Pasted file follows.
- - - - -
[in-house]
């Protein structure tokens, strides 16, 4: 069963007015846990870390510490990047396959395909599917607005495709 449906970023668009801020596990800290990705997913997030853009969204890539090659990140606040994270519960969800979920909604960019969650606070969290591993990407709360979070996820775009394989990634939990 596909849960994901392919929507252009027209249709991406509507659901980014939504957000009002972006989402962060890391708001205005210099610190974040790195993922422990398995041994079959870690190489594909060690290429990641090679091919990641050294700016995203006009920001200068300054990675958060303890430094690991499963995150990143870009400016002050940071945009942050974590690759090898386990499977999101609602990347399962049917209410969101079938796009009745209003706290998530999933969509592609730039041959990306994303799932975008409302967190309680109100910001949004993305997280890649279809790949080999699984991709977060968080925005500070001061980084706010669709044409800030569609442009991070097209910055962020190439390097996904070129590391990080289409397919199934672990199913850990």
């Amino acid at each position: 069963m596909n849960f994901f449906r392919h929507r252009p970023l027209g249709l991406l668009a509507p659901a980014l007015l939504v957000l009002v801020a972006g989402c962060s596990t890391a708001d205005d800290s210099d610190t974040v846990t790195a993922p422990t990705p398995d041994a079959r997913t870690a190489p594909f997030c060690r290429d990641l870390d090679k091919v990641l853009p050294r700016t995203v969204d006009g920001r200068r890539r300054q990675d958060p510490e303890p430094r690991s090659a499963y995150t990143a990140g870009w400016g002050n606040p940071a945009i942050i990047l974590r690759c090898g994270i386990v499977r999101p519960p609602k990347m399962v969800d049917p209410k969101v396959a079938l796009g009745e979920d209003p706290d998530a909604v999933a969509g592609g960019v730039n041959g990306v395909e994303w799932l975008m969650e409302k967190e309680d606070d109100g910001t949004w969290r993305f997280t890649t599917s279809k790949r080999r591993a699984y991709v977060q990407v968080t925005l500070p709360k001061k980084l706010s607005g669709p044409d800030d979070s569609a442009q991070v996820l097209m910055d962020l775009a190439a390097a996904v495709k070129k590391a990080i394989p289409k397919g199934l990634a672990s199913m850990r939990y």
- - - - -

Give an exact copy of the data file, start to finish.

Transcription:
[in-house]
């Protein structure tokens, strides 16, 4: 069963007015846990870390510490990047396959395909599917607005495709 449906970023668009801020596990800290990705997913997030853009969204890539090659990140606040994270519960969800979920909604960019969650606070969290591993990407709360979070996820775009394989990634939990 596909849960994901392919929507252009027209249709991406509507659901980014939504957000009002972006989402962060890391708001205005210099610190974040790195993922422990398995041994079959870690190489594909060690290429990641090679091919990641050294700016995203006009920001200068300054990675958060303890430094690991499963995150990143870009400016002050940071945009942050974590690759090898386990499977999101609602990347399962049917209410969101079938796009009745209003706290998530999933969509592609730039041959990306994303799932975008409302967190309680109100910001949004993305997280890649279809790949080999699984991709977060968080925005500070001061980084706010669709044409800030569609442009991070097209910055962020190439390097996904070129590391990080289409397919199934672990199913850990």
């Amino acid at each position: 069963m596909n849960f994901f449906r392919h929507r252009p970023l027209g249709l991406l668009a509507p659901a980014l007015l939504v957000l009002v801020a972006g989402c962060s596990t890391a708001d205005d800290s210099d610190t974040v846990t790195a993922p422990t990705p398995d041994a079959r997913t870690a190489p594909f997030c060690r290429d990641l870390d090679k091919v990641l853009p050294r700016t995203v969204d006009g920001r200068r890539r300054q990675d958060p510490e303890p430094r690991s090659a499963y995150t990143a990140g870009w400016g002050n606040p940071a945009i942050i990047l974590r690759c090898g994270i386990v499977r999101p519960p609602k990347m399962v969800d049917p209410k969101v396959a079938l796009g009745e979920d209003p706290d998530a909604v999933a969509g592609g960019v730039n041959g990306v395909e994303w799932l975008m969650e409302k967190e309680d606070d109100g910001t949004w969290r993305f997280t890649t599917s279809k790949r080999r591993a699984y991709v977060q990407v968080t925005l500070p709360k001061k980084l706010s607005g669709p044409d800030d979070s569609a442009q991070v996820l097209m910055d962020l775009a190439a390097a996904v495709k070129k590391a990080i394989p289409k397919g199934l990634a672990s199913m850990r939990y």